Each member of the Council of Representatives shall take the following constitutional oath before the Council prior to assuming his duties:

“I swear by God Almighty to carry out my legal duties and responsibilities with devotion and integrity and preserve the independence and sovereignty of Iraq, and safeguard the interests of its people, and ensure the safety of its land, sky, water, wealth, and federal democratic system, and I shall endeavor to protect public and private liberties, the independence of the judiciary, and pledge to implement legislation faithfully and neutrally. God is my witness.” — Iraqi Constitution

The federal government is funded almost exclusively from the sale of oil and up until 2017 provided the vast majority of services to Iraqis. The constitution calls for many of these services to be delivered at the governorate level, a process of devolution that is currently underway.

TheKRG

After decades of struggle, Iraq’s 2005 Constitution provided the country’s six million Kurds with their own autonomous region within the Iraqi federation. The Kurdish Regional Government (KRG), with its elected Parliament, sits in the capital city of Erbil to manage the affairs of the Kurdish people. It is the only Regional Government mentioned in the constitution (albeit a process is laid out to form new regional governments).

The KRG has exclusive authority in most matters affecting the Kurdish people and shares power with Iraq’s federal government in other important such as oil and gas development, foreign policy and national security.

It is divided into three governorates: Duhok, Hawler (Erbil) and Silemani, The Kurdistan Region is largely mountainous. The Zagros, Sinjar, Hamrin, Nisir and Qandil are some of the largest mountains found in the Kurdistan Region. There are many rivers running through the territory, which makes Kurdistan’s land fertile. While the Kurdistan Region has an increasing urban population it still has a significant rural population. The city of Erbil contains some 1.4 million inhabitants and makes up the largest urban population in the Kurdistan Region.

Erbil, Iraq.

TheGovernorates

The federal system in the Republic of Iraq is made up of a decentralized capital, regions, and governorates, as well as local administrations. There are 18 governorates, of which 3 are in Kurdistan.

The constitution calls for a formal role for governates (provinces) to play in the formation of policy and service delivery. Similar to the federal level, there exists an elected council (from which the governor is selected), who then appoints a cabinet from outside of the council.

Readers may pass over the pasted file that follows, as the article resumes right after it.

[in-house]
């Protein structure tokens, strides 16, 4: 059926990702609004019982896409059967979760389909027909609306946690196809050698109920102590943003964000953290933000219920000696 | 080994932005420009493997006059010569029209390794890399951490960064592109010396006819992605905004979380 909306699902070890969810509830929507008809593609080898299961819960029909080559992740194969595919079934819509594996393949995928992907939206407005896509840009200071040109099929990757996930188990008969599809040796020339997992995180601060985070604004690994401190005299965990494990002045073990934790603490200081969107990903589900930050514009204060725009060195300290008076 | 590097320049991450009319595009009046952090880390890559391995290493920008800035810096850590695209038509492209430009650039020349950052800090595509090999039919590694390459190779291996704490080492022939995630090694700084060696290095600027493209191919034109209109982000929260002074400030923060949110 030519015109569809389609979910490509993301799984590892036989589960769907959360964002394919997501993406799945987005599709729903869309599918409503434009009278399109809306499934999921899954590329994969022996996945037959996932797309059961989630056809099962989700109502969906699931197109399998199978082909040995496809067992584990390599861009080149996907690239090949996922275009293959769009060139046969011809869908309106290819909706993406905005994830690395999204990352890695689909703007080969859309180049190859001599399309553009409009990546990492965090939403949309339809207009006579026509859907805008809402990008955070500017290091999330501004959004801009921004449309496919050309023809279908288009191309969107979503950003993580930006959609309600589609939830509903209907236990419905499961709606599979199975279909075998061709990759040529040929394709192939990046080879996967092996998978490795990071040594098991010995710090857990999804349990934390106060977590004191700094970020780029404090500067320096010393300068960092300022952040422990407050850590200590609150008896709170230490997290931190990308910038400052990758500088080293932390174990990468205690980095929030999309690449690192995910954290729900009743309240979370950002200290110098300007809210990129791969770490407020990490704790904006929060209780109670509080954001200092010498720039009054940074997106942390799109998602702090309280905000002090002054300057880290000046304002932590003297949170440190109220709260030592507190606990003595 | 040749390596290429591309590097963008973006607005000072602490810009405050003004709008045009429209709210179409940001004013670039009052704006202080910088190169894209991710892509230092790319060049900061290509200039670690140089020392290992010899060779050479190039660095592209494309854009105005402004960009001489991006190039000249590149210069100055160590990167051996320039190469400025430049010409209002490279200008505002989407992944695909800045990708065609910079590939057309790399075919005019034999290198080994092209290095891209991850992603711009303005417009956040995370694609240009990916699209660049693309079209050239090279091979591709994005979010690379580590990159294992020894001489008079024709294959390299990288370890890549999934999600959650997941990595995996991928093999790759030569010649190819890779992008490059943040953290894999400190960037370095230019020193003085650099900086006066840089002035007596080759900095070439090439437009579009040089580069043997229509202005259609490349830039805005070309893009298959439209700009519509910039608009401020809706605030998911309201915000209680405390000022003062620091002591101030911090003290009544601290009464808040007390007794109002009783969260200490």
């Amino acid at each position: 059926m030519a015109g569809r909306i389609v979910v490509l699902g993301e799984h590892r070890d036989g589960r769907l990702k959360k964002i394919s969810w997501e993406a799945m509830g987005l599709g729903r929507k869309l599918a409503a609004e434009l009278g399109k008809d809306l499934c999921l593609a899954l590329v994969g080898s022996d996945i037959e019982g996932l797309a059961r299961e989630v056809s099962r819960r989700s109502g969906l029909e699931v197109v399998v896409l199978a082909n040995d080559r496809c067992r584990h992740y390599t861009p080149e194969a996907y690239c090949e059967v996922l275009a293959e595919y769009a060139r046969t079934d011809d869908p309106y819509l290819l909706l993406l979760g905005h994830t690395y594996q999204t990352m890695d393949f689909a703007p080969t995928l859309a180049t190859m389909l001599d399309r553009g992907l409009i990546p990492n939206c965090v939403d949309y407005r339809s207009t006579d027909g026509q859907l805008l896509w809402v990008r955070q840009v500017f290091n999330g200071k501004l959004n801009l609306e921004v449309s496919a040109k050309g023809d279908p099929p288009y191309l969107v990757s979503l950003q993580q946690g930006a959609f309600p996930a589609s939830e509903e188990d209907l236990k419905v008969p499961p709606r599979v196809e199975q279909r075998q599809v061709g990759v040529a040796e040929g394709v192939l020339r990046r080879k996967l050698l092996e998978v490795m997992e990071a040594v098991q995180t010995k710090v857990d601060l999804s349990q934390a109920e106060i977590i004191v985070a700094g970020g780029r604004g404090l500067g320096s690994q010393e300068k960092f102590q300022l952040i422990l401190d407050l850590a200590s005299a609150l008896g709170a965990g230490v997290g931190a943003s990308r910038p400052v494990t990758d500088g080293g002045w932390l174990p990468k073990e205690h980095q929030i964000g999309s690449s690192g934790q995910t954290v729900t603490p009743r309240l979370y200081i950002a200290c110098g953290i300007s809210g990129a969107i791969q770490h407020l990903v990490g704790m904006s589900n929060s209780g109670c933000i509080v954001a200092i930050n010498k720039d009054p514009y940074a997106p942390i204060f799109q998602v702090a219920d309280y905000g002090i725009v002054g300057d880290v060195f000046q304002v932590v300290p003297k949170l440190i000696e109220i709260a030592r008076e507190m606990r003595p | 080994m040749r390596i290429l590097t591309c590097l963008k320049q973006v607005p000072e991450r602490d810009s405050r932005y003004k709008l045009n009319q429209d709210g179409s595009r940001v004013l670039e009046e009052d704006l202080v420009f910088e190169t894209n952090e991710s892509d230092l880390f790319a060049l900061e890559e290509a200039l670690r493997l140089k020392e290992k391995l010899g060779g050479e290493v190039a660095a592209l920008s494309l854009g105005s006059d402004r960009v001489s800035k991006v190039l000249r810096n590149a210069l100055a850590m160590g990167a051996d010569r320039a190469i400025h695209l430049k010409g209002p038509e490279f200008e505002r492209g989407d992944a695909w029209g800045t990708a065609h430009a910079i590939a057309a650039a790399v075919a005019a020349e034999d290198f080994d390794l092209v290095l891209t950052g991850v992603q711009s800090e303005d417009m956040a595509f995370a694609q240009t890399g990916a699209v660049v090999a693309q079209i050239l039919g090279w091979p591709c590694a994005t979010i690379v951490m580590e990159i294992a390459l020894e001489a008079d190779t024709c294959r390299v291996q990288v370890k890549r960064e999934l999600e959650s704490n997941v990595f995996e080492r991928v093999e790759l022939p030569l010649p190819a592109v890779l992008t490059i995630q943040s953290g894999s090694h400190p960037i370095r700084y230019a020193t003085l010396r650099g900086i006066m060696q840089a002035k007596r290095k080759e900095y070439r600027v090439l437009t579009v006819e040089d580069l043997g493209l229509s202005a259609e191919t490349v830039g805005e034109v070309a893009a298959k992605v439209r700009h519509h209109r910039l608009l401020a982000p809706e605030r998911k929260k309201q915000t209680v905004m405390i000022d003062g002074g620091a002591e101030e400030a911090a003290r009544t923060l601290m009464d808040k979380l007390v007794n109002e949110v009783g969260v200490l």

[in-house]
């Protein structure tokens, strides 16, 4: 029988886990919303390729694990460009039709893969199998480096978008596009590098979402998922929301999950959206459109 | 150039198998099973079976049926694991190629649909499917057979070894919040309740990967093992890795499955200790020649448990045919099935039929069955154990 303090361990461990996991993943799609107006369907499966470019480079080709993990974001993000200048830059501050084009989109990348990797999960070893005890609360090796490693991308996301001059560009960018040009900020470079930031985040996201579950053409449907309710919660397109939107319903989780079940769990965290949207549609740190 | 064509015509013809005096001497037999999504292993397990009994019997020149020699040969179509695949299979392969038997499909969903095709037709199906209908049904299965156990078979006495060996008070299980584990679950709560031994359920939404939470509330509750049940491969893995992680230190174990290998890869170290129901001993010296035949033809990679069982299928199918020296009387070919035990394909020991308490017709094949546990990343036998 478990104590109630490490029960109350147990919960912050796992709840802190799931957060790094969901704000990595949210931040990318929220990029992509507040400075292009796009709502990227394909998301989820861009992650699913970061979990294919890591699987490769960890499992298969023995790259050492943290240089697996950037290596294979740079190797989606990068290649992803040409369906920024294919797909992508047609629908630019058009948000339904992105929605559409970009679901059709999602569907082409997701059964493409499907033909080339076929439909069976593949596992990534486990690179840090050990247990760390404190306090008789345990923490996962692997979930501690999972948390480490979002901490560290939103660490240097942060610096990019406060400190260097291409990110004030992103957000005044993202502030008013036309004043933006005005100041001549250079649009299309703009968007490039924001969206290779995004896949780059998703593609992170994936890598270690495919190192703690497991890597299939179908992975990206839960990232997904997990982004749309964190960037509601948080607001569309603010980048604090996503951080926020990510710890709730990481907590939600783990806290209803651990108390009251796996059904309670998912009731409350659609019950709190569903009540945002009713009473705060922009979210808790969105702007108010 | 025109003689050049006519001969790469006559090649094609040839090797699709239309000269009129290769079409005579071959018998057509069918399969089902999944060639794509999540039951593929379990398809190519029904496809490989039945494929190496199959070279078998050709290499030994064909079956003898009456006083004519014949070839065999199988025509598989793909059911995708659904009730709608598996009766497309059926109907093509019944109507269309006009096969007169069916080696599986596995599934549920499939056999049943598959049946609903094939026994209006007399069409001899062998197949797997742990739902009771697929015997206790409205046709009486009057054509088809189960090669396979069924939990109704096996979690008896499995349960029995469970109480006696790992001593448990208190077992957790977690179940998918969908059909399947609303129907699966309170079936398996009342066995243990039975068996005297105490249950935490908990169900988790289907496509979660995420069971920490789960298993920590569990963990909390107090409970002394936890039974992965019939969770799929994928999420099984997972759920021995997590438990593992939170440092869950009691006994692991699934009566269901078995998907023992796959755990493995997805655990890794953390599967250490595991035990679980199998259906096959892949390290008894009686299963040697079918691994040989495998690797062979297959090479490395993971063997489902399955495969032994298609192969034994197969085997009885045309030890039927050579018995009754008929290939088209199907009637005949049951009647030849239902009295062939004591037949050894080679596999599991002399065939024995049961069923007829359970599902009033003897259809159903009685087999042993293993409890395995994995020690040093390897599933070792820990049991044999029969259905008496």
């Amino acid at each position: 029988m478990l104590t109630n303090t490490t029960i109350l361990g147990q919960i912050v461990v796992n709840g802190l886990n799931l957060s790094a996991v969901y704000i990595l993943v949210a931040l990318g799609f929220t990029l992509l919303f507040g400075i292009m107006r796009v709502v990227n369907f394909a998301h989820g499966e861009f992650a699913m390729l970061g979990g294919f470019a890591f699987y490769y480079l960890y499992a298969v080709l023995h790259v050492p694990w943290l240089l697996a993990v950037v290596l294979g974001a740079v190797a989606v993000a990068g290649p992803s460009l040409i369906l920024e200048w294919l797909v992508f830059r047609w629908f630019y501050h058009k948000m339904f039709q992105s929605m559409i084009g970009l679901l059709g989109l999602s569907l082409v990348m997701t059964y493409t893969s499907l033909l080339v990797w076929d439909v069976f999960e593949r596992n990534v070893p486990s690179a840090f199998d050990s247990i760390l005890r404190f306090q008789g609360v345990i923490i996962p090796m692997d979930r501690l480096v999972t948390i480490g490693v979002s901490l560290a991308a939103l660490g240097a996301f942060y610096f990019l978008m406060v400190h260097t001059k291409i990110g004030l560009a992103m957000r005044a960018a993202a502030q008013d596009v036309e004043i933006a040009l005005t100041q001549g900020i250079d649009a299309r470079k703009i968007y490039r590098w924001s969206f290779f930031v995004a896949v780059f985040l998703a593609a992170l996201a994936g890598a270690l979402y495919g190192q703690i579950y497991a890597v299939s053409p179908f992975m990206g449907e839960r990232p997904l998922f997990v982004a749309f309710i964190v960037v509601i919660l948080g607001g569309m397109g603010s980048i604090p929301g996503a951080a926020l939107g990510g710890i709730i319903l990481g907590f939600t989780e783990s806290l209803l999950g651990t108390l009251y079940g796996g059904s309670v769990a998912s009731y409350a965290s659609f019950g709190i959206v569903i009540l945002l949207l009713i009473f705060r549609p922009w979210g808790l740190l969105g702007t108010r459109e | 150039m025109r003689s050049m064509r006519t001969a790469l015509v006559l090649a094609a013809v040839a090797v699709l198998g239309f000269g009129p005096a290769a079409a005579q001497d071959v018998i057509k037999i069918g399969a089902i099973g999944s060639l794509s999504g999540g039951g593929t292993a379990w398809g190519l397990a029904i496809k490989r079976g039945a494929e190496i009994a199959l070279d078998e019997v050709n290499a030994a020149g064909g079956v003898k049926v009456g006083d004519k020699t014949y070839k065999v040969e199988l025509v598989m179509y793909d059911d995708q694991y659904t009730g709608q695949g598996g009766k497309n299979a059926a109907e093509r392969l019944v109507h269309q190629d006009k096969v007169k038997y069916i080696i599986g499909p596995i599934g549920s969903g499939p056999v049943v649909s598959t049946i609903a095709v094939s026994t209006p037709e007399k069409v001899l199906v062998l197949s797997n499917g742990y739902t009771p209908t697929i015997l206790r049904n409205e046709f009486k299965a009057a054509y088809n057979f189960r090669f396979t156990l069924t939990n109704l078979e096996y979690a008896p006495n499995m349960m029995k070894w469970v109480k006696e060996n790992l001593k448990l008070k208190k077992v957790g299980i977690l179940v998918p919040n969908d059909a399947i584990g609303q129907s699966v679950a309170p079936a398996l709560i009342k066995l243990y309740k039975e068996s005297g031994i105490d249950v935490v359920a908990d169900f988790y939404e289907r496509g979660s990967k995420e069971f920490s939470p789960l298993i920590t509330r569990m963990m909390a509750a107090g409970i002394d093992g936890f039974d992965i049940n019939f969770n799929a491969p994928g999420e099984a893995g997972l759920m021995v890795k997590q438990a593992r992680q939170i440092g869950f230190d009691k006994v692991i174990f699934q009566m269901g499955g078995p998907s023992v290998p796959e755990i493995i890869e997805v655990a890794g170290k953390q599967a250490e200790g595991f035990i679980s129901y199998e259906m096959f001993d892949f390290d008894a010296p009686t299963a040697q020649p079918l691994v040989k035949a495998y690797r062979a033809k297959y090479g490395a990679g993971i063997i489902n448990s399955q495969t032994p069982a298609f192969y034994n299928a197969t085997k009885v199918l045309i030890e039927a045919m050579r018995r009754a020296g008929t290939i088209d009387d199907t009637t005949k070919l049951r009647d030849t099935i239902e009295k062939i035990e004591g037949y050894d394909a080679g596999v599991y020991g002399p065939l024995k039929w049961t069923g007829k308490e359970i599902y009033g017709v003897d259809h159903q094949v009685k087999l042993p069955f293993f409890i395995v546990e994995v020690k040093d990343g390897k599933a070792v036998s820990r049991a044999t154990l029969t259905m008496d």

The regional powers shall have the right to exercise executive, legislative, and judicial powers in accordance with this Constitution, except for those authorities stipulated in the exclusive authorities of the federal government.

In case of a contradiction between regional and national legislation in respect to a matter outside the exclusive authorities of the federal government, the regional power shall have the right to amend the application of the national legislation within that region.

Regions and governorates shall be allocated an equitable share of the national revenues sufficient to discharge their responsibilities and duties, but having regard to their resources, needs, and the percentage of their population.

The regional government shall be responsible for all the administrative requirements of the region, particularly the establishment and organization of the internal security forces for the region such as police, security forces, and guards of the region.

Into The FutureWith Confidence

With the destruction of ISIS and the liberation of our territories, Iraq can return its attention to building a modern, democratic federation that can meet the needs of its people. The conflict has taken an enormous toll. Tens of thousands have been killed or wounded. Cities and towns are in ruins and there are schools, roads, hospitals, and vital public services to build and restore.

The future as one Iraq, where differences are accommodated and strength is drawn from diversity, can best be achieved in a federal system of government. By working together and with friends and allies, the country can learn to make federalism work and take its rightful place on the world stage as its ancestors did in ancient times.